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If you’ve ever felt that dealing with economic development projects was difficult, consider this. Hodding Carter Jr., was a Pulitzer prizewinning editor in Mississippi in the 1950s and 1960s who wrote editorials favoring civil rights. For that, he lived under constant political attack and, from time to time, threats of physical attack.
Yet for all his courage, there was one subject, Carter said, that he dared not write about: Any suggestion that his hometown, Greenville, Mississippi, wasn’t the best place to locate a business.
That’s the way it is in many places. Economic development is a form of local patriotism, a source of new jobs and, potentially, a great deal of money for some in your community. No wonder it’s such a difficult subject.
But it need not be a mystery. In essence, economic development is about three things: companies moving to your community, companies starting in your community, and companies expanding in your community.
What makes economic development mysterious — and difficult for planning commissions — is that all the attention is focused on only one of the three, companies that move to your community. Why? Because “relocations” tend to make a big splash. The news media pay attention, chamber of commerce executives get bonuses, and politicians cut ribbons when a new plant comes to town. Nobody notices when a new company is created — and few pay attention when an existing company adds more jobs.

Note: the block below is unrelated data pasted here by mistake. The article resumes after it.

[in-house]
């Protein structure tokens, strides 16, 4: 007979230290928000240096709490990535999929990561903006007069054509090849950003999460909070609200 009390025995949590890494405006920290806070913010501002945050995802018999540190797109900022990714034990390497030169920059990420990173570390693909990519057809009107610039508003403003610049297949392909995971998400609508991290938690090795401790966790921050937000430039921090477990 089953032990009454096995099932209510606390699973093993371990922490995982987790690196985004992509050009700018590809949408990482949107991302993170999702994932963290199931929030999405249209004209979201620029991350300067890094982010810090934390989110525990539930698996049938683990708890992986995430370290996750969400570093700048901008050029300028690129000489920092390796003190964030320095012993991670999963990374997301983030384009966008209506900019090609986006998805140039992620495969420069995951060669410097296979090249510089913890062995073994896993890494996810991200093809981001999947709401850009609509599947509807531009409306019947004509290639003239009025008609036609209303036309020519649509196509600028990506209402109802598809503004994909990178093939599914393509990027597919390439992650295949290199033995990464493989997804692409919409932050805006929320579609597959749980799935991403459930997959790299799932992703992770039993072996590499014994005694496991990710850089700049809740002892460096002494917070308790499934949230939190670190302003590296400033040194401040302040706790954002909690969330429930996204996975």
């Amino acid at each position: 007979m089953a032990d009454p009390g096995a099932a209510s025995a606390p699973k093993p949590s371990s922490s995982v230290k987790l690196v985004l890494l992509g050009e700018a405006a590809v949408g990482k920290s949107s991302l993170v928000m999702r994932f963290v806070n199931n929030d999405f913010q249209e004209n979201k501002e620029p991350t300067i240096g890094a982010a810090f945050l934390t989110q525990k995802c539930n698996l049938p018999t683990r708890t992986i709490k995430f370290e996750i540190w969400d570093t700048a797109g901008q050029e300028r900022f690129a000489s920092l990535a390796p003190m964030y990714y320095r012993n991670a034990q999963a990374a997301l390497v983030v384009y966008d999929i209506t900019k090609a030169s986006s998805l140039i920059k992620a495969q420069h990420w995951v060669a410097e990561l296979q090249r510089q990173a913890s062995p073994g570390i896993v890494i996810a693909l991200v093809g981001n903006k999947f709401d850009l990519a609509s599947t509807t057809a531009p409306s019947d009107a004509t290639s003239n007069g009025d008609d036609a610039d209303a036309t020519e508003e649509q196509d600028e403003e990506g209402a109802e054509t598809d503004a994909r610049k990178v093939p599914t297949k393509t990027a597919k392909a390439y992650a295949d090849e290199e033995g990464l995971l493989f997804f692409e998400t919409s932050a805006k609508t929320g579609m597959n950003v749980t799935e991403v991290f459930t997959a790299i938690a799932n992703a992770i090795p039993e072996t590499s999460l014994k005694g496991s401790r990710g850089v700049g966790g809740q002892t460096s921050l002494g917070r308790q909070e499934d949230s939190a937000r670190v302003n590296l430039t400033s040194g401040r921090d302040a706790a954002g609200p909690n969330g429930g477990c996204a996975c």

But it’s important for you, as a planning commissioner, to keep the other two in mind. First, new and expanding businesses provide many more and, often, better jobs than relocations do. Second, they don’t cause nearly the planning headaches.
The Headache of Relocations
The reason relocations are difficult is because frequently they require rezoning. This isn’t always the case — some new companies want to be in your community’s industrial park or an older, industrial part of town — but many don’t. They want to be on the edge of town, in an undeveloped section. And the neighbors often aren’t happy.
Why do manufacturing and distribution companies, in particular, want these “greenfield” locations? For one thing, land assemblage is usually easier on the edge of town than in already developed areas. But more important, they want speed. Much of American industry today is built for speed — speed in bringing in parts, speed in assembling products, speed in delivering the finished goods to the customer — and greenfield locations offer greater opportunities for designing a plant around speed.
How intense is this need for speed? An executive told me that his company decides where to locate based, in part, on “gear downs.” Every time a driver gears down his truck for traffic or stop signs, he explained, it costs his company money. So he was interested only in sites directly on interstate highways and in uncongested areas. …
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